Some tags have to be removed with a special tool and some just have to be pulled off, although they are generally extra-sticky so as not to be too easily removed. If a customer walks out with an item that still has an RFID tag on it, the sensor wand by the door will go off when the customer tries to leave. Although professional thieves can bypass this system using foil-lined shopping bags, RFID tags are a good option to discourage the majority of shoplifters.
RFID tags vary in cost, depending on the level of sophistication and range. A refurbished system will often be cheaper and just as effective. You can find several different refurbished RFID package options here that include 1000 tags, 1-2 sensor wands, and several tag removers for between $2,000-$5,000.
Top-of-the-Line Options for Reducing Retail Theft
If you are a larger small-business who deals in higher-end merchandise and has problems with retail theft, it may be worth spending the extra money for a top-of-the-line security solution.
Full-Time Security Guard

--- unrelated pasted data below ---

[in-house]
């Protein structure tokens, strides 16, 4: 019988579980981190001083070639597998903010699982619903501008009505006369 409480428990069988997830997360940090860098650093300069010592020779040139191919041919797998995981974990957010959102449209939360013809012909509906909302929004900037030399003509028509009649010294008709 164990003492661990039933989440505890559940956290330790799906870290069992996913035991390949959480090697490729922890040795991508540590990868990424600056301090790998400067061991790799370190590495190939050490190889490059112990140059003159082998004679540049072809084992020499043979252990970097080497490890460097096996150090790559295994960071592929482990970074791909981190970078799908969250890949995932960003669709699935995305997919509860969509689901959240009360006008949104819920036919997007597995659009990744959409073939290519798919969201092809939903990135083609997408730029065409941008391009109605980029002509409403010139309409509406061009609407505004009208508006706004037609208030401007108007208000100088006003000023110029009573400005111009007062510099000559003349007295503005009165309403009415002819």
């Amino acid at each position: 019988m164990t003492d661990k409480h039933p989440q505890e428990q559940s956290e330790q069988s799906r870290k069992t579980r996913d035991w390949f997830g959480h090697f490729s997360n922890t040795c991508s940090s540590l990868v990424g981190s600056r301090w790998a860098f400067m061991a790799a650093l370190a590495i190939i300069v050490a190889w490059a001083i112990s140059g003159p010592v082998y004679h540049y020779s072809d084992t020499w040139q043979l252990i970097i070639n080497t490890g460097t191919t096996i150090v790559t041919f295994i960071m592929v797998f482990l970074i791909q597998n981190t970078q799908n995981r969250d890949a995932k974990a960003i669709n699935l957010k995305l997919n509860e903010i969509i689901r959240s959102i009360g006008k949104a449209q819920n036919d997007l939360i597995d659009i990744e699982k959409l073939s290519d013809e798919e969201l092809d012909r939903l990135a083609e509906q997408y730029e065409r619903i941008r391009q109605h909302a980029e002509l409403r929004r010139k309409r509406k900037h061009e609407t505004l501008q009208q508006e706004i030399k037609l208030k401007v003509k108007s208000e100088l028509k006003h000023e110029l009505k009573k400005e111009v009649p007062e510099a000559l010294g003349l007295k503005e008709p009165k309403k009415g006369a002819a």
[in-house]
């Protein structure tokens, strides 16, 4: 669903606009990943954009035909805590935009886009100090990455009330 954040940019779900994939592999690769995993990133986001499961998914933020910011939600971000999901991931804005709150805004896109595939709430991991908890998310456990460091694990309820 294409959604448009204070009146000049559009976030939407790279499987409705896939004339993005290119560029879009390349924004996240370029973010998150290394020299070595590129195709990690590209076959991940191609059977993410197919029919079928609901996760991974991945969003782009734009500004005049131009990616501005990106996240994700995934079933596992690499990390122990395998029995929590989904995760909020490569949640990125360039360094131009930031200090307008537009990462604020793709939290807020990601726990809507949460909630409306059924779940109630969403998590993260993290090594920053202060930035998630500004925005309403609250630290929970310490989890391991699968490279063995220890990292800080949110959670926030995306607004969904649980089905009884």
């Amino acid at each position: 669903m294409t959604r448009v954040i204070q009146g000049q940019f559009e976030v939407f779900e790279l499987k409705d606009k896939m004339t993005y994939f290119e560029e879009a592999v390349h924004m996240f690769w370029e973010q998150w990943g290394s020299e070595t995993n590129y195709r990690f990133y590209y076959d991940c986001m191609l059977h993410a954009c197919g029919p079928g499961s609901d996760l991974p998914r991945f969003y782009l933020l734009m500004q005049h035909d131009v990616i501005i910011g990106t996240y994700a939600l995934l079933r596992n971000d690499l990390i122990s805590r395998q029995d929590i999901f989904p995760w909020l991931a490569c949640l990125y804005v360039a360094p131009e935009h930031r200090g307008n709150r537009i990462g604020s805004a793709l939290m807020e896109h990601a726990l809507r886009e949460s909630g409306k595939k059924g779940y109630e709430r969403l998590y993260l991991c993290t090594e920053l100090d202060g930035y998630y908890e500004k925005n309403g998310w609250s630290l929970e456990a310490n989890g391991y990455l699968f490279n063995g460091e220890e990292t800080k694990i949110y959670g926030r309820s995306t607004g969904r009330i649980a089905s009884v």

At times, hiring a full-time security guard is a good retail-theft prevention choice. Educating your general employees to spot shoplifters/other dishonest employees is helpful. But when things get busy, people get distracted. It is in these situations that a dedicated security guard can be invaluable, keeping an eye on all incoming/outgoing traffic as well as employees.
Uniformed guards are a great visual deterrent, but also have the potential for making loyal customers uncomfortable. Plain-clothes guards are often more effective in actually catching thieves, because they look much like a regular customer, but are not nearly as effective of an overall deterrent.
If you are looking to hire a security guard, expect to pay around $15-$25 an hour for unarmed guards to around $50-$100 an hour for an armed guard. Depending on the type of security guard and your geographic location, it could cost your company around $40,000-$100,000 a year.
If you just want to test drive having a security guard or need one right away for a short time, consider working with a company like Bannerman Security. They offer on-demand security guards. The guards can work stores, bars and restaurants, office parties/events, and office lobbies, and much more.